ICTs allow refugees to connect with friends and families and search for real-time information. Online maps help them navigate their route, and GPS makes them locatable when in need of help. But these affordance can become constraints (Gillespie et al., 2018). Smugglers use the same tools to offer their services (Interpol and Europol report, 2016, Saleh, 2015), misinformation travels as fast as trustworthy information (Wall, 2016), and the refugees’ location is also tracked by actors that want to capture them. Refugees must navigate this “dialectical dynamics of opportunity and vulnerability” (Gillespie et al., 2018, p.1), a disorienting condition typical of what Gillespie et al. call a liminal space (p.2), a space in-between where refugees have already left their homes but have not reached a safe space yet.
For those who cross the EU border, uncertainty is not over. Through the years EU’s leaders have established increasingly more efficient ways to detect, and monitor refugees. Their most powerful tools for border control and migration management are Eurosur and Eurodac (Latonero & Kift, 2018). The European Border Surveillance System (Eurosur) uses satellites and drones to surveill the Mediterranean sea. It is not designed to detect individuals who need help crossing the sea, but to uncover groups of people in order to push them back (Latonero & Kift, 2018). EU authorities are not interested in the individual identities of the refugee until they crossed the border.
At that moment, all forced migrants that cross the border illegally or that apply for asylum become data subjects. Their fingerprints are inserted in the Eurodac database allowing authorities to monitor their movements (Leurs & Shepherd, 2017). To make it inside the European fortress doesn’t guarantee safety since the migrants are constantly threaten of deportation and carry the border on their own body. As Aas (2011a) said, “A border is no longer simply a wall around a nation-state territory but rather a distributed network of myriad checkpoints, technologies, and actors which can be situated inside or outside a given territory” (p.296).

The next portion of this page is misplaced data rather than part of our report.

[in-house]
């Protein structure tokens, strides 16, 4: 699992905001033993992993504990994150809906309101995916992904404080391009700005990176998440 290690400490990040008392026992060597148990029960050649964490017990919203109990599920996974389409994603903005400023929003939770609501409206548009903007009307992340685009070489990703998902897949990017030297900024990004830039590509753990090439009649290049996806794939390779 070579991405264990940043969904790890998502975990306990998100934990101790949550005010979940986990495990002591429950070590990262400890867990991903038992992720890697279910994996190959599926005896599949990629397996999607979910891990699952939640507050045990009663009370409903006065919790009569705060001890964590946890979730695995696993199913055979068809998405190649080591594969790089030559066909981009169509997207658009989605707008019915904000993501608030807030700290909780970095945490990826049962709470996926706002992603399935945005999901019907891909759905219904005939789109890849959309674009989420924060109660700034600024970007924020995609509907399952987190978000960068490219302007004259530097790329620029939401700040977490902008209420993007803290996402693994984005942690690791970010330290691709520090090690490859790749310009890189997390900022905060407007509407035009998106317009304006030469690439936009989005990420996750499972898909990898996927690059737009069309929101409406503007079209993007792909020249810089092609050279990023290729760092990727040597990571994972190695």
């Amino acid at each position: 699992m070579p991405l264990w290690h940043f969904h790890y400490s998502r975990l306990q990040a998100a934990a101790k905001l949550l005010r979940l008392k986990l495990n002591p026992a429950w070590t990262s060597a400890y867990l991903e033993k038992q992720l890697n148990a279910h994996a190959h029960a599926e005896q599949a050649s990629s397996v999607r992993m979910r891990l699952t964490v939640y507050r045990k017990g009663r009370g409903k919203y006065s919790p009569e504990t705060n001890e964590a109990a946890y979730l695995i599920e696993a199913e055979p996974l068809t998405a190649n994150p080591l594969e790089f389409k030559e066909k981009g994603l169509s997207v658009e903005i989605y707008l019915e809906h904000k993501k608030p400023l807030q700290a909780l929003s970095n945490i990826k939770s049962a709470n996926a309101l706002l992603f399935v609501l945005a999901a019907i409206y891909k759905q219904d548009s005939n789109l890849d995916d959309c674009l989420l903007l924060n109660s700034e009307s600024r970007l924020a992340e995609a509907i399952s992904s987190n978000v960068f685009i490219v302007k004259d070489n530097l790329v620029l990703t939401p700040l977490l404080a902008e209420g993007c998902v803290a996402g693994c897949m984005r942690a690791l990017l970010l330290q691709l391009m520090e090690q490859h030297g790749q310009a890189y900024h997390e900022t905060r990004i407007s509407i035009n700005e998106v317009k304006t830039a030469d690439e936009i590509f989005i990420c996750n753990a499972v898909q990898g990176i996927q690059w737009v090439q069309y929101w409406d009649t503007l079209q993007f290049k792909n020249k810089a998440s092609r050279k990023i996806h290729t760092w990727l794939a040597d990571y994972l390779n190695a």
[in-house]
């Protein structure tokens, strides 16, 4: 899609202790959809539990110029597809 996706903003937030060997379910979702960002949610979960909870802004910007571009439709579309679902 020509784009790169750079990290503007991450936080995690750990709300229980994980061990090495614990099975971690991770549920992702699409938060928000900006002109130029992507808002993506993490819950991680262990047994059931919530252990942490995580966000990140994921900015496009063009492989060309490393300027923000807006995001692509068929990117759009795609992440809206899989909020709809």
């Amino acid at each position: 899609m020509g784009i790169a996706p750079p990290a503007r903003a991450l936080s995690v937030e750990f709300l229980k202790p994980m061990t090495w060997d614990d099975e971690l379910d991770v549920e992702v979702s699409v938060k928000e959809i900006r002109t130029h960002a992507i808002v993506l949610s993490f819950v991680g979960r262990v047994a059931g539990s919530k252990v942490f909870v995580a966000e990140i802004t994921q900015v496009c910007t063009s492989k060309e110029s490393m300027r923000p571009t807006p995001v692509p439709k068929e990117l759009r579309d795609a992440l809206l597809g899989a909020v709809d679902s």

Reinstating the People
In this datafied scenario there is very little space for transparency and accountability. The refugees do not have the resources to refute the allegedly objective decisions of the database, a tool that seems to work more like a “truth machine” that automatically and autonomously decide which refugee has to be deported (Leurs & Shepherd, 2017, p.216) rather than representing a responsible commitment to each human case.
More emphasis is needed on the human experience to counterpart the European indifference towards the human element (Latonero & Kift, 2018). Researchers can help unveil the European apartheid (Balibar, 2004) by exposing the hidden algorithms that justify discrimination towards the refugees (Leurs & Shepherd, 2017, Pasquale, 2015).
So far few digital migration scholars have focused their research on the human experience while examining the role of ICTS. The concepts of information precarity (Wall, Campbell, & Janbek, 2017), digital deportability (Trimikliniotis, Parsanoglou, & Tsianos, 2015), and refugee media journeys (Gillespie et al., 2016) highlight the refugee’s needs. These approaches also contribute to consider the refugees “active agents” rather than “passive victims” (Borkert, 2018). Finally, institutions that build technical solutions to support the forced migrants, for example Techfugees and Infomigrant.Net, must make sure they know what the refugees really need (Latonero & Kift, 2018).
The subject of digital migration studies is the fusional interconnection between humans and technology in a very delicate setting. The ambiguous nature of this relationship, one that can guarantee both the success and the failure the refugee’s journey, a difference translatable in terms of life or death, calls for ethical considerations that go far beyond those that protect the reputation of the institutions involved in the research (Leurs & Shepherd 2017) and must embrace what Tronto (1994) calls ethics of care. This shift is necessary to stop considering the forced migrants as alien elements of a temporary crisis and granting them the right to become lasting members of a society that they can, and must, actively contribute to shape.